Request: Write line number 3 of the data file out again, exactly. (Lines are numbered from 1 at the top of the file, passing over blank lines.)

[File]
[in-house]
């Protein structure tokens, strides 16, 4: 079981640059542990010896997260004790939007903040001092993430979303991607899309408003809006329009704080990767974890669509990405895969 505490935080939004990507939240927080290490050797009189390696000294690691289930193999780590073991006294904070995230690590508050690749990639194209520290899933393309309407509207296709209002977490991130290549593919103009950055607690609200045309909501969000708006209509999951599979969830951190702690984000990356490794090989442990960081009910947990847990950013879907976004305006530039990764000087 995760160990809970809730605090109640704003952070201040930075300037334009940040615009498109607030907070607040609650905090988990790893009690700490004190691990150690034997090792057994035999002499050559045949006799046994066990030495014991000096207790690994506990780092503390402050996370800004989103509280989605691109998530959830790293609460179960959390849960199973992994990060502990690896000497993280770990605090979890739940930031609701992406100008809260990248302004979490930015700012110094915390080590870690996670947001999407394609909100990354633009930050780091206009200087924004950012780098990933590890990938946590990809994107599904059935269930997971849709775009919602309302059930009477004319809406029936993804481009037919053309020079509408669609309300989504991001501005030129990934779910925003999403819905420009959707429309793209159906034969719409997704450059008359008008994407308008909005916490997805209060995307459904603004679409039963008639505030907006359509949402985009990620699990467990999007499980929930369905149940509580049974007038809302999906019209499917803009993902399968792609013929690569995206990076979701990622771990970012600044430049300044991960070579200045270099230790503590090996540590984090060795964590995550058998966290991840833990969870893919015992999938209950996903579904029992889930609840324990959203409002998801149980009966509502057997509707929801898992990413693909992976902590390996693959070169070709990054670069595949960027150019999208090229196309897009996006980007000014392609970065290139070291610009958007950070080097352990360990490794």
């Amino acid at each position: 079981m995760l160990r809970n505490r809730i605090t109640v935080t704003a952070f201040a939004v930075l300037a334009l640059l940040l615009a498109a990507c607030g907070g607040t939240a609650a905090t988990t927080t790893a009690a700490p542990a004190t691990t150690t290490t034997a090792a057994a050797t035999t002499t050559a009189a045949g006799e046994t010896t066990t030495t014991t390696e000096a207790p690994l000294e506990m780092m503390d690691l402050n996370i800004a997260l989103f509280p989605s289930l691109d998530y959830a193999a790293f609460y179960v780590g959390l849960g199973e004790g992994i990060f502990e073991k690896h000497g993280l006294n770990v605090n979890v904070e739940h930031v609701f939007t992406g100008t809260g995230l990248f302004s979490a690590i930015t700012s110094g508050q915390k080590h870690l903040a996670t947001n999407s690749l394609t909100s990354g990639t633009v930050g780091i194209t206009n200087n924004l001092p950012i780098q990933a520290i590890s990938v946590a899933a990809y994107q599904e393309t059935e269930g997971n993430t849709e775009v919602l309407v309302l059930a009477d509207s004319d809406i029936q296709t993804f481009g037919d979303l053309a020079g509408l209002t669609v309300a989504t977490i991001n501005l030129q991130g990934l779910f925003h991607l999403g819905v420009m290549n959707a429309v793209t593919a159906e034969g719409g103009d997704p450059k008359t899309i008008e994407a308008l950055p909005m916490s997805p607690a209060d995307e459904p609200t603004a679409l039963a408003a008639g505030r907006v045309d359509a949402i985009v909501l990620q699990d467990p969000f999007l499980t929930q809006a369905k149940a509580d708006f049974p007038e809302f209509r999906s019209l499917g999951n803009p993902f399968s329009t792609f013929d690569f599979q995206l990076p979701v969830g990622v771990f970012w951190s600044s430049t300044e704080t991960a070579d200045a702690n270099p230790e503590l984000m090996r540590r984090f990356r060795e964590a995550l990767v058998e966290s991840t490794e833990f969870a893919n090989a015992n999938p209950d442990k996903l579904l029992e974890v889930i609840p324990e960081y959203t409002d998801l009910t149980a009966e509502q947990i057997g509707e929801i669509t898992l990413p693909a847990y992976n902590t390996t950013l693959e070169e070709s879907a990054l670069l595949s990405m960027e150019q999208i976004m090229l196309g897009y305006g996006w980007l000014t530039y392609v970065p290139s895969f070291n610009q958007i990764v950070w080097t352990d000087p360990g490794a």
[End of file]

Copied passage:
């Amino acid at each position: 079981m995760l160990r809970n505490r809730i605090t109640v935080t704003a952070f201040a939004v930075l300037a334009l640059l940040l615009a498109a990507c607030g907070g607040t939240a609650a905090t988990t927080t790893a009690a700490p542990a004190t691990t150690t290490t034997a090792a057994a050797t035999t002499t050559a009189a045949g006799e046994t010896t066990t030495t014991t390696e000096a207790p690994l000294e506990m780092m503390d690691l402050n996370i800004a997260l989103f509280p989605s289930l691109d998530y959830a193999a790293f609460y179960v780590g959390l849960g199973e004790g992994i990060f502990e073991k690896h000497g993280l006294n770990v605090n979890v904070e739940h930031v609701f939007t992406g100008t809260g995230l990248f302004s979490a690590i930015t700012s110094g508050q915390k080590h870690l903040a996670t947001n999407s690749l394609t909100s990354g990639t633009v930050g780091i194209t206009n200087n924004l001092p950012i780098q990933a520290i590890s990938v946590a899933a990809y994107q599904e393309t059935e269930g997971n993430t849709e775009v919602l309407v309302l059930a009477d509207s004319d809406i029936q296709t993804f481009g037919d979303l053309a020079g509408l209002t669609v309300a989504t977490i991001n501005l030129q991130g990934l779910f925003h991607l999403g819905v420009m290549n959707a429309v793209t593919a159906e034969g719409g103009d997704p450059k008359t899309i008008e994407a308008l950055p909005m916490s997805p607690a209060d995307e459904p609200t603004a679409l039963a408003a008639g505030r907006v045309d359509a949402i985009v909501l990620q699990d467990p969000f999007l499980t929930q809006a369905k149940a509580d708006f049974p007038e809302f209509r999906s019209l499917g999951n803009p993902f399968s329009t792609f013929d690569f599979q995206l990076p979701v969830g990622v771990f970012w951190s600044s430049t300044e704080t991960a070579d200045a702690n270099p230790e503590l984000m090996r540590r984090f990356r060795e964590a995550l990767v058998e966290s991840t490794e833990f969870a893919n090989a015992n999938p209950d442990k996903l579904l029992e974890v889930i609840p324990e960081y959203t409002d998801l009910t149980a009966e509502q947990i057997g509707e929801i669509t898992l990413p693909a847990y992976n902590t390996t950013l693959e070169e070709s879907a990054l670069l595949s990405m960027e150019q999208i976004m090229l196309g897009y305006g996006w980007l000014t530039y392609v970065p290139s895969f070291n610009q958007i990764v950070w080097t352990d000087p360990g490794a």